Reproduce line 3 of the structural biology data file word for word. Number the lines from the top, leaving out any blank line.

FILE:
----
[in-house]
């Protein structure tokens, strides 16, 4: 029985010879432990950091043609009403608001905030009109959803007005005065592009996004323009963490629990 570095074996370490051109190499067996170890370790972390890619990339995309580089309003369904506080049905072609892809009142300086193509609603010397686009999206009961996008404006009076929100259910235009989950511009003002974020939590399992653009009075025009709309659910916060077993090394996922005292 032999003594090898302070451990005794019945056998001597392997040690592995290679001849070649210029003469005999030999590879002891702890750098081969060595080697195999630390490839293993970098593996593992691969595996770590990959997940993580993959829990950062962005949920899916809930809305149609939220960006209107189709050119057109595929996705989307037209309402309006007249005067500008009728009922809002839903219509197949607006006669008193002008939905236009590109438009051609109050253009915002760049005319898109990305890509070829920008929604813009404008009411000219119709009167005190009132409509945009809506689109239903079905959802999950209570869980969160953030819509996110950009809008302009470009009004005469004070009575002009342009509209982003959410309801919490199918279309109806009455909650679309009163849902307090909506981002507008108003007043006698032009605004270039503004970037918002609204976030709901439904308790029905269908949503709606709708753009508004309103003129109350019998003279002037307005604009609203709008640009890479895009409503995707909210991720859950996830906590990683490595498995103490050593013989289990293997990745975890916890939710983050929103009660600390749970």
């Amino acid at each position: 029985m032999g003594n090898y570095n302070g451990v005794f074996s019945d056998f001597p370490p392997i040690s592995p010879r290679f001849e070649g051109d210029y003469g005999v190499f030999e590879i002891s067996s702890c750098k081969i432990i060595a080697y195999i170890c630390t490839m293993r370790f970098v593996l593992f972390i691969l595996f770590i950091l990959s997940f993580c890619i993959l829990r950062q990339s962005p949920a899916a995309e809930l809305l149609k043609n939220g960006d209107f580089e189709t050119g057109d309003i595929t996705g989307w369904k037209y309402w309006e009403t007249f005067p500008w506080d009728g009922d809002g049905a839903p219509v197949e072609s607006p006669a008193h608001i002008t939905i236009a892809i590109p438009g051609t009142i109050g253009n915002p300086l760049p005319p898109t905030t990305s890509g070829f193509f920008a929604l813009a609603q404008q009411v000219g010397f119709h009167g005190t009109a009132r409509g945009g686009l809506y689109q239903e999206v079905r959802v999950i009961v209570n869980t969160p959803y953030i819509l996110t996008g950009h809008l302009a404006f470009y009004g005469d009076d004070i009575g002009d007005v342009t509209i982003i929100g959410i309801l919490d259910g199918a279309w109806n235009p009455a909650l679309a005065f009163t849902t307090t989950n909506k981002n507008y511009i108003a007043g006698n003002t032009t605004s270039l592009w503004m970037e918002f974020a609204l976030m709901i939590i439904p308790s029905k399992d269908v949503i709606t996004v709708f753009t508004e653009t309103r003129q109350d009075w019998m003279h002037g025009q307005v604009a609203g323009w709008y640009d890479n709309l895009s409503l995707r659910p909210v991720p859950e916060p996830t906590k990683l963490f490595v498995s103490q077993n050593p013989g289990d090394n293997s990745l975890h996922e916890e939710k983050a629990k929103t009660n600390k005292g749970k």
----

């Amino acid at each position: 029985m032999g003594n090898y570095n302070g451990v005794f074996s019945d056998f001597p370490p392997i040690s592995p010879r290679f001849e070649g051109d210029y003469g005999v190499f030999e590879i002891s067996s702890c750098k081969i432990i060595a080697y195999i170890c630390t490839m293993r370790f970098v593996l593992f972390i691969l595996f770590i950091l990959s997940f993580c890619i993959l829990r950062q990339s962005p949920a899916a995309e809930l809305l149609k043609n939220g960006d209107f580089e189709t050119g057109d309003i595929t996705g989307w369904k037209y309402w309006e009403t007249f005067p500008w506080d009728g009922d809002g049905a839903p219509v197949e072609s607006p006669a008193h608001i002008t939905i236009a892809i590109p438009g051609t009142i109050g253009n915002p300086l760049p005319p898109t905030t990305s890509g070829f193509f920008a929604l813009a609603q404008q009411v000219g010397f119709h009167g005190t009109a009132r409509g945009g686009l809506y689109q239903e999206v079905r959802v999950i009961v209570n869980t969160p959803y953030i819509l996110t996008g950009h809008l302009a404006f470009y009004g005469d009076d004070i009575g002009d007005v342009t509209i982003i929100g959410i309801l919490d259910g199918a279309w109806n235009p009455a909650l679309a005065f009163t849902t307090t989950n909506k981002n507008y511009i108003a007043g006698n003002t032009t605004s270039l592009w503004m970037e918002f974020a609204l976030m709901i939590i439904p308790s029905k399992d269908v949503i709606t996004v709708f753009t508004e653009t309103r003129q109350d009075w019998m003279h002037g025009q307005v604009a609203g323009w709008y640009d890479n709309l895009s409503l995707r659910p909210v991720p859950e916060p996830t906590k990683l963490f490595v498995s103490q077993n050593p013989g289990d090394n293997s990745l975890h996922e916890e939710k983050a629990k929103t009660n600390k005292g749970k």